Unfortunately, what with major changes at the helm and making sure that we hit 2014 running, we weren’t able to make it to Vegas for CES this year. And I say unfortunately because, not only does it mean we’ll have to wait a minute to get hands on with some of the new releases, but it also meant missing cool demonstrations like the ones you see above.
Posts Tagged ‘aperture’
Want to capture images of a scene that’s lit purely with candlelight? You can now rent a pair of Zeiss f/0.7 lenses — two of the largest aperture lenses ever seen in the history of photography.
Sigma has been on a tear as of late. Since late 2012, the company has put out a highly regarded 35mm f/1.4 lens, a novel USB dock that lets you calibrate lenses at home, and a revolutionary 18-35mm lens with a constant f/1.8 aperture (shown above).
It appears Sigma is only just getting warmed up: new rumors suggest that Sigma may be building a 24-70mm zoom lens for full frame cameras that boasts a constant f/2.0 aperture.
Sigma shook up the camera world back in April by announcing its new 18-35mm f/1.8 DC HSM lens — the world’s first zoom lens with a fixed maximum aperture of f/1.8. It turns out the revolutionary lens will have a revolutionary price tag as well: the company announced today that the lens will cost just $799.
Entekaphobia is fear of the number 11. I’m a resolution fanatic. I test every new lens for resolution. For personal use, I’ll choose the lens with higher resolution over the one with creamy bokeh every time. When choosing a camera, I have a (yes, I’m ashamed to admit it, but it’s true) strong tendency to want the most megapixels. I’m a resoholic.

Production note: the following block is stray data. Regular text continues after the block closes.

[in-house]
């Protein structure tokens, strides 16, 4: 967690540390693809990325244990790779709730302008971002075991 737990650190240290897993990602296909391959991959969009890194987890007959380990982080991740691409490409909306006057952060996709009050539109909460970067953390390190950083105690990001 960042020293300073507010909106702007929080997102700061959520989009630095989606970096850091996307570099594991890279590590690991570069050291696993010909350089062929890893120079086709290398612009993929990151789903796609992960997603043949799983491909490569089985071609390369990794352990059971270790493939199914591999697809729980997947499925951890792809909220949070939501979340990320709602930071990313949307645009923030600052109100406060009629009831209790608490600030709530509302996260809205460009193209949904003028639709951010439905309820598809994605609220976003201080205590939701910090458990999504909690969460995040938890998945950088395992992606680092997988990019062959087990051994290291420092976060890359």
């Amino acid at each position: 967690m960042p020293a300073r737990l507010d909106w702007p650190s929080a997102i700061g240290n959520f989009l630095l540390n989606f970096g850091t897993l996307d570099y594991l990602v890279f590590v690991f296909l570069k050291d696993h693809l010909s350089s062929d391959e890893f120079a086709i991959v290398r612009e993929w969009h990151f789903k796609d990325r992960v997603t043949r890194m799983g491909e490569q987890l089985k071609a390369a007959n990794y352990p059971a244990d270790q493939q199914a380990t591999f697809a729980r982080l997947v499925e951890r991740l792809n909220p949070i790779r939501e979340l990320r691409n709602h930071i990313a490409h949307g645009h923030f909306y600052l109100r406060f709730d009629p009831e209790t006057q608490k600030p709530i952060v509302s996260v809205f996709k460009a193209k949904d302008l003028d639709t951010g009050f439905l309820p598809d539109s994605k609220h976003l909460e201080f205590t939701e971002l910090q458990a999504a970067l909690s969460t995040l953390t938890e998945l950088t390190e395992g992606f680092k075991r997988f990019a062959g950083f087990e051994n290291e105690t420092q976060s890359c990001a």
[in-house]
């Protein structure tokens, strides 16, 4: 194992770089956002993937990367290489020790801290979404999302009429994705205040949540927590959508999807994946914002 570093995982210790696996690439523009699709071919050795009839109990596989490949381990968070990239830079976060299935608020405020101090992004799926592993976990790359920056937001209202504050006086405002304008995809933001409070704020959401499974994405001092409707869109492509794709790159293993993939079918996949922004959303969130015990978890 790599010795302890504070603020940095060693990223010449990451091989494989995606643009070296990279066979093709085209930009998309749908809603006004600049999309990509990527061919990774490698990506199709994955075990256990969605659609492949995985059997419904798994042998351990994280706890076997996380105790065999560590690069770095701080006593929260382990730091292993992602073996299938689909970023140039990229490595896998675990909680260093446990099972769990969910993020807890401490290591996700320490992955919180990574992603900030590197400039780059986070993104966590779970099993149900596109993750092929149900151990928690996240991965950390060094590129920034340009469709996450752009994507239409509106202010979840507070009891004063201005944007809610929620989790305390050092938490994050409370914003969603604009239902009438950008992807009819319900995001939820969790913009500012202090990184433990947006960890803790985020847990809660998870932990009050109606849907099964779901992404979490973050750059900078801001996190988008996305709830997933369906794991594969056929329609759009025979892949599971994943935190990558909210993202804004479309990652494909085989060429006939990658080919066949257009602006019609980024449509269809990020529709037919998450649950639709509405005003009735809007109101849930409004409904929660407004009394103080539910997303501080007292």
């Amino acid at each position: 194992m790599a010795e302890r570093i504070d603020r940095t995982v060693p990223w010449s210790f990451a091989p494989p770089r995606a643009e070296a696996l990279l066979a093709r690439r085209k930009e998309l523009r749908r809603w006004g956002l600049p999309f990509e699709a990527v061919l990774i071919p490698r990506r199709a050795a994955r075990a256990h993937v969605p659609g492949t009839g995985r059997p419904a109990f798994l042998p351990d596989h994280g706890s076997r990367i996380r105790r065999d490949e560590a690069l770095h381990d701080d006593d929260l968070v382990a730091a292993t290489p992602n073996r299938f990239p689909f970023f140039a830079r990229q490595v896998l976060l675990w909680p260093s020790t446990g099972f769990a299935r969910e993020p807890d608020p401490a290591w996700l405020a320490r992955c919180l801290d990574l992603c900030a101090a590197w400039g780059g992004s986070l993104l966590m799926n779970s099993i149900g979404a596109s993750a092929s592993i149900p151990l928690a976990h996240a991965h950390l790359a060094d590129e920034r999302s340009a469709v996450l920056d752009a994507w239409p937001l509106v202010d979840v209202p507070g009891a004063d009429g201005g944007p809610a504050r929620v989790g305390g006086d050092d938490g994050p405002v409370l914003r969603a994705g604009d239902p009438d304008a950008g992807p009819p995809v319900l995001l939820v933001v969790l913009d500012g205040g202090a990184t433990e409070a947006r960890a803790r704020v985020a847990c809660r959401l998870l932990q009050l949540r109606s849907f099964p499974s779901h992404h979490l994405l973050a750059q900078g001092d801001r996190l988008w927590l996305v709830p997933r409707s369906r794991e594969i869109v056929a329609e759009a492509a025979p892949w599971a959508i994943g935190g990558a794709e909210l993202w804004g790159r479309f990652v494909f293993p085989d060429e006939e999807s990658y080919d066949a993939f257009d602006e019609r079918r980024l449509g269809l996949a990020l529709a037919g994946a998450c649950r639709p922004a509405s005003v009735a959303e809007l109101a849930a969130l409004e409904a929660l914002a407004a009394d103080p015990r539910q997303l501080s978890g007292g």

Being a resoholic, I’ve always been somewhat fanatical about apertures. Whenever possible I shoot with the lens stopped down at least one stop to wring the maximum sharpness out of my lens. But I’m always careful not to stop down too far because I was taught, soon after I picked up a camera, that if you stopped down too far the dreaded diffraction softening would kick in.
A little earlier today, we reported on how Sohail Mamdani of BorrowLenses had discovered that one particular Nikon D600 he was testing was consistently overexposing photographs by two stops. After searching long and hard for the cause, he stumbled upon the culprit: the D600 wasn’t closing the aperture blades to the correct opening size.
Check out this awesome exposure triangle graphic found in this Exposure Guide tutorial on the fundamentals of exposure:
When these three elements are combined, they represent a given exposure value (EV) for a given setting. Any change in any one of the three elements will have a measurable and specific impact on how the remaining two elements react to expose the film frame or image sensor and how the image ultimately looks. For example, if you increase the f-stop, you decrease the size of the lens’ diaphragm thus reducing the amount of light hitting the image sensor, but also increasing the DOF (depth of field) in the final image. Reducing the shutter speed affects how motion is captured, in that this can cause the background or subject to become blurry. However, reducing shutter speed (keeping the shutter open longer) also increases the amount of light hitting the image sensor, so everything is brighter. Increasing the ISO, allows for shooting in lower light situations, but you increase the amount of digital noise inherent in the photo. It is impossible to make an independent change in one of the elements and not obtain an opposite effect in how the other elements affect the image, and ultimately change the EV.
If you’re just starting out in photography, do yourself a favor and work through the Photography Basics page over on Exposure Guide. It’s a fantastic resource.
Exposure – ISO, Aperture and Shutter Speed Explained [Exposure Guide via Reddit]
Photographer Casey McCallister reverse engineered Instagram’s filters, turning them into actions and presets for Photoshop, Aperture, and Lightroom that allow you to retro-fy your photos with one click. The download packs include all 17 Instagram filters and are “latte-priced” at $5.